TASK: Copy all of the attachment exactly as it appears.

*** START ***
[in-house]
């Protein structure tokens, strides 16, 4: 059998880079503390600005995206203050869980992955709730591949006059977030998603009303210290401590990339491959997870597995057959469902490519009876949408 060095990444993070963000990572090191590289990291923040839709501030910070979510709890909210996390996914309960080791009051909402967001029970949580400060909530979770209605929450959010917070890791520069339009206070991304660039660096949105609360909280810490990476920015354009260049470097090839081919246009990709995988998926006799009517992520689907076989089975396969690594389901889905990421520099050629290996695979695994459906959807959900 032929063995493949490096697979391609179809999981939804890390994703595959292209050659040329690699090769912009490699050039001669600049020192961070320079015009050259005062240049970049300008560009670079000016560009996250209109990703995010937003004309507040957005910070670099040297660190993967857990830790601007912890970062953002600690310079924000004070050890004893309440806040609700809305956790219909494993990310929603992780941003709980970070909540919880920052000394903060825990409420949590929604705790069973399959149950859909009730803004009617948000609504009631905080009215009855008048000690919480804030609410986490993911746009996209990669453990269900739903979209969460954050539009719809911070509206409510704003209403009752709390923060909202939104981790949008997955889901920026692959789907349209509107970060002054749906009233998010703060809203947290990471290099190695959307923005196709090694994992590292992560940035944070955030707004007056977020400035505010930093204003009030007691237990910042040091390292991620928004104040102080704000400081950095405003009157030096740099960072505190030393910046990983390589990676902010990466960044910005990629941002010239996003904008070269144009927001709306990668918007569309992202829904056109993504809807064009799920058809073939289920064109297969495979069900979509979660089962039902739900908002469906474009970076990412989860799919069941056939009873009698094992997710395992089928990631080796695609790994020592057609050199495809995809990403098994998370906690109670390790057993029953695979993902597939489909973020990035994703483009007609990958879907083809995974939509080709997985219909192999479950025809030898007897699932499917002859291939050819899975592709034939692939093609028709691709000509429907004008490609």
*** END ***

[in-house]
């Protein structure tokens, strides 16, 4: 059998880079503390600005995206203050869980992955709730591949006059977030998603009303210290401590990339491959997870597995057959469902490519009876949408 060095990444993070963000990572090191590289990291923040839709501030910070979510709890909210996390996914309960080791009051909402967001029970949580400060909530979770209605929450959010917070890791520069339009206070991304660039660096949105609360909280810490990476920015354009260049470097090839081919246009990709995988998926006799009517992520689907076989089975396969690594389901889905990421520099050629290996695979695994459906959807959900 032929063995493949490096697979391609179809999981939804890390994703595959292209050659040329690699090769912009490699050039001669600049020192961070320079015009050259005062240049970049300008560009670079000016560009996250209109990703995010937003004309507040957005910070670099040297660190993967857990830790601007912890970062953002600690310079924000004070050890004893309440806040609700809305956790219909494993990310929603992780941003709980970070909540919880920052000394903060825990409420949590929604705790069973399959149950859909009730803004009617948000609504009631905080009215009855008048000690919480804030609410986490993911746009996209990669453990269900739903979209969460954050539009719809911070509206409510704003209403009752709390923060909202939104981790949008997955889901920026692959789907349209509107970060002054749906009233998010703060809203947290990471290099190695959307923005196709090694994992590292992560940035944070955030707004007056977020400035505010930093204003009030007691237990910042040091390292991620928004104040102080704000400081950095405003009157030096740099960072505190030393910046990983390589990676902010990466960044910005990629941002010239996003904008070269144009927001709306990668918007569309992202829904056109993504809807064009799920058809073939289920064109297969495979069900979509979660089962039902739900908002469906474009970076990412989860799919069941056939009873009698094992997710395992089928990631080796695609790994020592057609050199495809995809990403098994998370906690109670390790057993029953695979993902597939489909973020990035994703483009007609990958879907083809995974939509080709997985219909192999479950025809030898007897699932499917002859291939050819899975592709034939692939093609028709691709000509429907004008490609």